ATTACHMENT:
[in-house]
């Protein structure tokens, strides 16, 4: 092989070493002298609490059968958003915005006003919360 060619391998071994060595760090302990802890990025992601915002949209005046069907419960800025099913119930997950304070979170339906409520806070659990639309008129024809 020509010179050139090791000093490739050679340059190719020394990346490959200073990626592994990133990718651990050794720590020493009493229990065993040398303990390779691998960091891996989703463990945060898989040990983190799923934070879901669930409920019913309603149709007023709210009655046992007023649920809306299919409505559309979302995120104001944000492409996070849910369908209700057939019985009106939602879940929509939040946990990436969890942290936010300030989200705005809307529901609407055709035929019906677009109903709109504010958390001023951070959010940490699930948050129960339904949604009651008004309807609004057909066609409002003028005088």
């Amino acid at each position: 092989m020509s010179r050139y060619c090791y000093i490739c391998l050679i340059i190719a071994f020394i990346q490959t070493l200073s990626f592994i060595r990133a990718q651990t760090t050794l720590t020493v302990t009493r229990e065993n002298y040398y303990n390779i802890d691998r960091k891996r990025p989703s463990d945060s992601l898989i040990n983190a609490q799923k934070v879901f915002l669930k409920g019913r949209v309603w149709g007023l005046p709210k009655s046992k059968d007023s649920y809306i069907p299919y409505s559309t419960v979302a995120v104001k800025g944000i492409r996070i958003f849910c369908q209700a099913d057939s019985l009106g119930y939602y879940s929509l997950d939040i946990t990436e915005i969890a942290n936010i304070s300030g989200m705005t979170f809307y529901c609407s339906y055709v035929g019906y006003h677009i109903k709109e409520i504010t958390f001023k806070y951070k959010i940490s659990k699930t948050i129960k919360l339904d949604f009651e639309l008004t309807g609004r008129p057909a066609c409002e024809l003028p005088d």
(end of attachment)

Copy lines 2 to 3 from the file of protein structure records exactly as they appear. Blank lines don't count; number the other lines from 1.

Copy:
């Protein structure tokens, strides 16, 4: 092989070493002298609490059968958003915005006003919360 060619391998071994060595760090302990802890990025992601915002949209005046069907419960800025099913119930997950304070979170339906409520806070659990639309008129024809 020509010179050139090791000093490739050679340059190719020394990346490959200073990626592994990133990718651990050794720590020493009493229990065993040398303990390779691998960091891996989703463990945060898989040990983190799923934070879901669930409920019913309603149709007023709210009655046992007023649920809306299919409505559309979302995120104001944000492409996070849910369908209700057939019985009106939602879940929509939040946990990436969890942290936010300030989200705005809307529901609407055709035929019906677009109903709109504010958390001023951070959010940490699930948050129960339904949604009651008004309807609004057909066609409002003028005088």
């Amino acid at each position: 092989m020509s010179r050139y060619c090791y000093i490739c391998l050679i340059i190719a071994f020394i990346q490959t070493l200073s990626f592994i060595r990133a990718q651990t760090t050794l720590t020493v302990t009493r229990e065993n002298y040398y303990n390779i802890d691998r960091k891996r990025p989703s463990d945060s992601l898989i040990n983190a609490q799923k934070v879901f915002l669930k409920g019913r949209v309603w149709g007023l005046p709210k009655s046992k059968d007023s649920y809306i069907p299919y409505s559309t419960v979302a995120v104001k800025g944000i492409r996070i958003f849910c369908q209700a099913d057939s019985l009106g119930y939602y879940s929509l997950d939040i946990t990436e915005i969890a942290n936010i304070s300030g989200m705005t979170f809307y529901c609407s339906y055709v035929g019906y006003h677009i109903k709109e409520i504010t958390f001023k806070y951070k959010i940490s659990k699930t948050i129960k919360l339904d949604f009651e639309l008004t309807g609004r008129p057909a066609c409002e024809l003028p005088d």